Net neutrality protects equal usage of the internet, and for competing businesses going against large corporations, it means an equal playing field. For small businesses, which are considered to be the “backbone of the American economy,” this repeal could cause harm.

“I think that smaller businesses will be more than ever dominated by the larger companies due to the fact that internet service providers can make deals with other large companies to limit the general and already limited accessibility of smaller companies or rival companies,” freshman John Favret said.

Despite hundreds of protests and nearly 22 million public comments on social media, the FCC voted 3-2 to repeal net neutrality on Dec. 14. Many businesses have also begun to react to the repeal of an open internet. Netflix, Amazon, Facebook, Microsoft, Vimeo and others have taken to social media, stating their displeasure with the vote’s result. Vimeo announced on Twitter that they intend to challenge the decision in court.

FCC commissioner Jessica Rosenworcel was a dissenting voice in the commission’s decision.

“This is not acceptable,” Rosenworcel said in her response to the repeal. “It is a stain on the FCC and this proceeding. This issue is not going away. It needs to be addressed.”

While big businesses and politicians have a lot to say, so do students.

“It does suck that we’ll have to probably pay a slight increase to our internet providers monthly and what we post will be censored more,” Smith said. “It’s just worse now in a sense because of course we as people suffer from the deficit.”

Though the FCC voted to repeal, the journey to net neutrality’s disappearance is not over. Several steps can be taken to preserve net neutrality that many citizens have encouraged officials to pursue. Congress has the power to overrule the FCC’s decision with the Congressional Review Act, which authorizes Congress to override any federal agency’s ruling. There are also several lawsuits that will likely be initiated and the possibility of local and state laws protecting net neutrality will be introduced.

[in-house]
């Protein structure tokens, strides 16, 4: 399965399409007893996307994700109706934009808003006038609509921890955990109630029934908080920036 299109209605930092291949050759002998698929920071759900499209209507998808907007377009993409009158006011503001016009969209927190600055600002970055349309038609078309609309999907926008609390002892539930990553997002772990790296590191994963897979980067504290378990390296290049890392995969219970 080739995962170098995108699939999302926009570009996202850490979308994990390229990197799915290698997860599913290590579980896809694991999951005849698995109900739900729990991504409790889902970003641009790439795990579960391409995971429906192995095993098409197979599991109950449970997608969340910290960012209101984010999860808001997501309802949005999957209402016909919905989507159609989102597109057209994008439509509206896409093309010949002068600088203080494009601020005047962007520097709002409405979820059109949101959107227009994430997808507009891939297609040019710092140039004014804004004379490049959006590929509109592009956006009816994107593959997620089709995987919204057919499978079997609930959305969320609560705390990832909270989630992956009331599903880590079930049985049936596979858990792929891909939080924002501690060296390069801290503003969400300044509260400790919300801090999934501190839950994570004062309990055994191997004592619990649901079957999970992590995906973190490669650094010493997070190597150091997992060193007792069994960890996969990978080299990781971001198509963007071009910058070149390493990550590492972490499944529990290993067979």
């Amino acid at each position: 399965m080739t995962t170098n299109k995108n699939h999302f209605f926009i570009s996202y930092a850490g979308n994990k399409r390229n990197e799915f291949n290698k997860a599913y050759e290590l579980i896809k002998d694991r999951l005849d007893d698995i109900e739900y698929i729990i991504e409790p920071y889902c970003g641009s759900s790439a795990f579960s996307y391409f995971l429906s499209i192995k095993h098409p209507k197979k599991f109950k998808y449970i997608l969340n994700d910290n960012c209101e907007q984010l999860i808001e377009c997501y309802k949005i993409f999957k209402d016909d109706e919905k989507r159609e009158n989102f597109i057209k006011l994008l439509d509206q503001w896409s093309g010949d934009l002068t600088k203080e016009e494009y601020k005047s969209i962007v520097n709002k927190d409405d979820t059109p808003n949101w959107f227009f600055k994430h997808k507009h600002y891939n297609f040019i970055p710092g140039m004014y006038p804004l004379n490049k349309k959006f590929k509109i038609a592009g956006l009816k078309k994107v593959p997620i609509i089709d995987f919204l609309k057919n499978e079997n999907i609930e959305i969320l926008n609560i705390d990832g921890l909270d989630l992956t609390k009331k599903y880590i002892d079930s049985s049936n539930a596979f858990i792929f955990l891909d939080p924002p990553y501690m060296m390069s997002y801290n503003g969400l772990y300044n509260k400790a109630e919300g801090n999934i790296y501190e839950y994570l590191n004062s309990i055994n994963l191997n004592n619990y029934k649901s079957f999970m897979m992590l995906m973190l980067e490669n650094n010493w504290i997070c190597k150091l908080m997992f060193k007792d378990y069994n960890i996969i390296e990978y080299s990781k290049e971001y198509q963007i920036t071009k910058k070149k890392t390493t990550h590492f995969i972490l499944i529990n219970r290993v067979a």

“At this point, congressmen are the only people that can stop this repeal from reaching the states, and I just hope that enough of us are reaching out to them and taking action to put a stop to this,” Jevarjian said.

The Democratic Party may challenge the decision, which could take up to a year to be heard in court, and there will likely be more time on top of that before anything is put into action.

There is still an opportunity to fight to keep net neutrality in effect. Contributor Evan Greer of the Huffington Post says there’s a way for open internet supporters to have a say.

“The organizations behind Battle For The Net are launching a new campaign to demand that Congress step in and restore net neutrality via the Congressional Review Act (CRA),” Greer said in a recent Huffington Post article. “The CRA lets elected officials in Congress overrule actions taken by federal agencies like the FCC, and it’s different from a normal bill because it only requires a simple majority in the Senate and House to pass.”

Chances are that net neutrality will be alive for a while until the decision on the repeal is put to rest, but this path through the CRA is only available to use within 60 legislative days before it goes into effect. There is still a fight for an open internet, but the days are numbered.